“Just because I’m coming from a human-rights perspective doesn’t mean we don’t have fun in concert.” So says Leyla McCalla (her first name is pronounced like the Derek and the Dominos title song from their 1970 mega-hit double album “Layla.”) This Leyla and her band play the main stage at Avalon Theatre Saturday night.
While “Layla” and its “Other Assorted Love Songs” were short on issues of social justice, Leyla McCalla, born in New York to Haitian immigrant parents and an American citizen by birthright, is immersed in her heritage and Haiti’s historic struggle with democracy and basic survival from one catastrophe after another.
“Haiti’s always seemed like this faraway place,” McCalla says, “but we’re far more connected as Americans than we realize. Haiti was the first independent black nation in the Western Hemisphere. Its very existence,” she says, “is and remains a threat to colonial power.” (Slavery was abolished in Haiti decades before Abraham Lincoln’s Civil War Emancipation Proclamation.) “When we talk about ‘Black Lives Matter,’ Haiti is a huge part of that.”
The largest population of Haitian immigrants in Maryland is located in Salisbury, with more than 2,300, doubling the population of Haitians living in Baltimore. Most are drawn to Salisbury for work in the poultry industry. About 200 or so live in the Mid-Shore area triangle of Easton, Cambridge, and Federalsburg. “About 20 percent of our clients are Haitian immigrants,” says Matthew Peters, executive director of the Easton-based Chesapeake Multicultural Resource Center.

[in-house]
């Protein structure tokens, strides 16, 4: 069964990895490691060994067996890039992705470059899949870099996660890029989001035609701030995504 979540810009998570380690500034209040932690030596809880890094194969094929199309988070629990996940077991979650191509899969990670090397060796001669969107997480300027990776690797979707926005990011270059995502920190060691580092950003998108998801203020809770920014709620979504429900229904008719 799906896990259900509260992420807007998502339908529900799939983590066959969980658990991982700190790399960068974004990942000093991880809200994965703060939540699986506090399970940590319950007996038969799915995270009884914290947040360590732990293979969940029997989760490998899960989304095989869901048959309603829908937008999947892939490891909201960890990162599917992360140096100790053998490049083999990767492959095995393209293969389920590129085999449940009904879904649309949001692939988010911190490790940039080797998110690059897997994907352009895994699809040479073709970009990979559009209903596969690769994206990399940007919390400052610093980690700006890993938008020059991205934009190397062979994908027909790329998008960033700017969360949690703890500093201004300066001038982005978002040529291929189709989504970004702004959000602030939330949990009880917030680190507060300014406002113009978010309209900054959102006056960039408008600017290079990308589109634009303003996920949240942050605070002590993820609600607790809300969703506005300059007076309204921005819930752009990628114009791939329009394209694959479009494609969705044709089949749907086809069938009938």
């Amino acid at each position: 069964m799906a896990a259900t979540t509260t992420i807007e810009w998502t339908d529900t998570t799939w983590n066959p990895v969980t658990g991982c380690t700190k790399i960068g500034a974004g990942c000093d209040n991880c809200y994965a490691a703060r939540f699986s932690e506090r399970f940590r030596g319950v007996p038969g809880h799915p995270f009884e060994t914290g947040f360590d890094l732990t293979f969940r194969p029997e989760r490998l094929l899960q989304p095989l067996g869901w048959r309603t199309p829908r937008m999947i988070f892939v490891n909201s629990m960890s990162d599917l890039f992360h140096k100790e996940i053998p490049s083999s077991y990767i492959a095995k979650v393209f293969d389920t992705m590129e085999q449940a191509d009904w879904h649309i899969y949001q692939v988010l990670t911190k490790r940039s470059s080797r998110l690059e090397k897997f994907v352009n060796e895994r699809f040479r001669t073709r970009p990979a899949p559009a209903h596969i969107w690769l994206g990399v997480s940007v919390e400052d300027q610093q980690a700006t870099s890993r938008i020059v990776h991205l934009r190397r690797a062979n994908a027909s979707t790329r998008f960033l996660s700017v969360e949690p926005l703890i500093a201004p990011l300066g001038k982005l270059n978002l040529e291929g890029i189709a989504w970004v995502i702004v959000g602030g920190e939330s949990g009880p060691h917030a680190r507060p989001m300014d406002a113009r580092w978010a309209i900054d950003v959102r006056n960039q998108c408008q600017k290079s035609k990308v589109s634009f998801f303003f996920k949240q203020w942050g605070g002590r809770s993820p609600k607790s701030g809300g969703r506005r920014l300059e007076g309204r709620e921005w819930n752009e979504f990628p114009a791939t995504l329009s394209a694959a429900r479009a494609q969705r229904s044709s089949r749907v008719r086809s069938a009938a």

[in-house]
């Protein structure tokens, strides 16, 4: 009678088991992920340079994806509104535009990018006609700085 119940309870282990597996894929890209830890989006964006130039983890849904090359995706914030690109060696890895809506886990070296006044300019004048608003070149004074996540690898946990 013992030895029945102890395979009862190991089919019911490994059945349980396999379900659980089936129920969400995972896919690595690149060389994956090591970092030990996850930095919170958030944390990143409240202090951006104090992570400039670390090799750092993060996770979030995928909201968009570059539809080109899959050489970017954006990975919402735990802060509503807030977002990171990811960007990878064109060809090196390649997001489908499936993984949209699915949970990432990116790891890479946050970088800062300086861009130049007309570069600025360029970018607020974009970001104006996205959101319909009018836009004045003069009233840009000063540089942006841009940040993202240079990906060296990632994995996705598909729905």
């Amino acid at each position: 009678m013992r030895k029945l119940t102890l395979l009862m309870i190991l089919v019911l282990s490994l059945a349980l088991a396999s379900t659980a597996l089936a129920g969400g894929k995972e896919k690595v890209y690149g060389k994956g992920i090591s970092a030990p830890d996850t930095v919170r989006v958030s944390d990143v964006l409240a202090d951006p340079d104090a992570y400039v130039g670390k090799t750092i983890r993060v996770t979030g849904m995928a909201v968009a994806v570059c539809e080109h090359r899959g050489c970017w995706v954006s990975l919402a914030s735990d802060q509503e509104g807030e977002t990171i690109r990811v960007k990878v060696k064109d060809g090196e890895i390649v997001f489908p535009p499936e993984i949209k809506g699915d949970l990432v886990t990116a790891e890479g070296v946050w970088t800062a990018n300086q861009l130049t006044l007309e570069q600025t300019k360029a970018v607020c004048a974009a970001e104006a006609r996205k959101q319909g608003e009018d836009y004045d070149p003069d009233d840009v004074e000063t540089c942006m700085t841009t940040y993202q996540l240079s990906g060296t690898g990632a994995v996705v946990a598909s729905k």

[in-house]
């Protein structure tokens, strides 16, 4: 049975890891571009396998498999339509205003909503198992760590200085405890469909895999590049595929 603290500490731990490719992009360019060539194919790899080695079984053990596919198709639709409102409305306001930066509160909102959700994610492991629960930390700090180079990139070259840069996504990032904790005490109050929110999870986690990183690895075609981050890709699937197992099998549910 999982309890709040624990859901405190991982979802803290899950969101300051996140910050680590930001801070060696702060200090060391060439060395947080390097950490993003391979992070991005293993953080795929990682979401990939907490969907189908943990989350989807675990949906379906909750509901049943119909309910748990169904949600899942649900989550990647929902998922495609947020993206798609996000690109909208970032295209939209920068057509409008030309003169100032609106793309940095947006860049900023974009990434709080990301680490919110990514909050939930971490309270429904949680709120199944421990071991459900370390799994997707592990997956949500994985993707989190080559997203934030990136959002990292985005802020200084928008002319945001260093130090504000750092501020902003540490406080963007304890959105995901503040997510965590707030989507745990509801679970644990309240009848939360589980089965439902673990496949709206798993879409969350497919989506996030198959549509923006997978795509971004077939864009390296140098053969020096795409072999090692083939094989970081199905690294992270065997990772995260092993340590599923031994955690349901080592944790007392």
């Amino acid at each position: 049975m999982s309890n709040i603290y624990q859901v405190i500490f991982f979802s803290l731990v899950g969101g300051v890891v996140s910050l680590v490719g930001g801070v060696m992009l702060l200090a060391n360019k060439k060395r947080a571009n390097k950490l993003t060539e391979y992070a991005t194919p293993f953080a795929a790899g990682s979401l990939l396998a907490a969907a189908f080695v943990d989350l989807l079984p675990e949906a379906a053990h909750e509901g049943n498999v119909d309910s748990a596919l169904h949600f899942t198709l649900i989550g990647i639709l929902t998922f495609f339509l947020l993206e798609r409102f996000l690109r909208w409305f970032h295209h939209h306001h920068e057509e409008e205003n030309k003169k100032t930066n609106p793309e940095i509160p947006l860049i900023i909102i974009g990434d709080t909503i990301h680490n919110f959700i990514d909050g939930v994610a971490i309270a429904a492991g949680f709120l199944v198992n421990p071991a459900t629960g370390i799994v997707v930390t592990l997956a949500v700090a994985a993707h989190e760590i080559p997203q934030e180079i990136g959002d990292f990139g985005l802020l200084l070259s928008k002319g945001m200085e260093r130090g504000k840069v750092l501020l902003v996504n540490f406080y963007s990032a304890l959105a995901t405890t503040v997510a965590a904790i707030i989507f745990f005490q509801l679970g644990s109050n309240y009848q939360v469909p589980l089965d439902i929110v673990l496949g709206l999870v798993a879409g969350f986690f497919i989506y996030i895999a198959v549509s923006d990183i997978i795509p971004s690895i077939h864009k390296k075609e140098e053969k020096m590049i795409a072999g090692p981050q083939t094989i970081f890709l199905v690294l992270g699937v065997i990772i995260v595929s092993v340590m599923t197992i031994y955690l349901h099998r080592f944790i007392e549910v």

Earthquakes, hurricanes, attendant floods, plus the 30-year Duvalier dictatorship following an American occupation of Haiti, left the country bereft of leadership. It culminated in the 2021 assassination of its democratically elected president, Jovenel Moise.
In 1995, at age 10, McCalla spent months visiting her grandmother in Haiti, exploring her roots and learning first-hand about the nation’s daunting challenges. She cannot visit Haiti now because it is ungovernable, ruled by gangs who raise “taxes” by kidnapping people of means and holding them hostage for ransom.
A multi-disciplinary arts project commissioned by Duke University based on Radio Haiti archives it acquired inspired McCalla’s most recent album, “Breaking the Thermometer,” released in 2022. The title is a recognition of the demise of a free press, or in this case, a free voice of a radio network spreading the truth across Haiti.
The comparison of lost democracy in Haiti and the threat of authoritarianism overtaking American one-person/one-vote is hardly lost on McCalla. Her latest project is a four-song cycle called “Freedom Series,” of which two songs have been released so far.
But while the concert on Saturday will call attention to injustice, it will not be a gospel or political sermon. Leyla McCalla and her band – drummer Shawn Myers, bassist Pete Olynciw, and guitarist Nhum Zdybel – know how to make “a big and joyous sound,” says McCalla. Check her out on YouTube, especially her banjo and vocal riffs with the Grammy-winning Carolina Chocolate Drops on a foot-stomping number called “Cornbread and Butterbeans.”
I don’t know if that song is on her playlist, but it’s a good-time, makin’-love celebration of just being alive, which is itself a fundamental human right.
Leyla McCalla and Band in Concert
8 p.m. Saturday, Sept. 23, Avalon Theatre, 40 E. Dover St., Easton; avalonfoundation.org
Steve Parks is a retired New York arts writer and editor now living in Easton.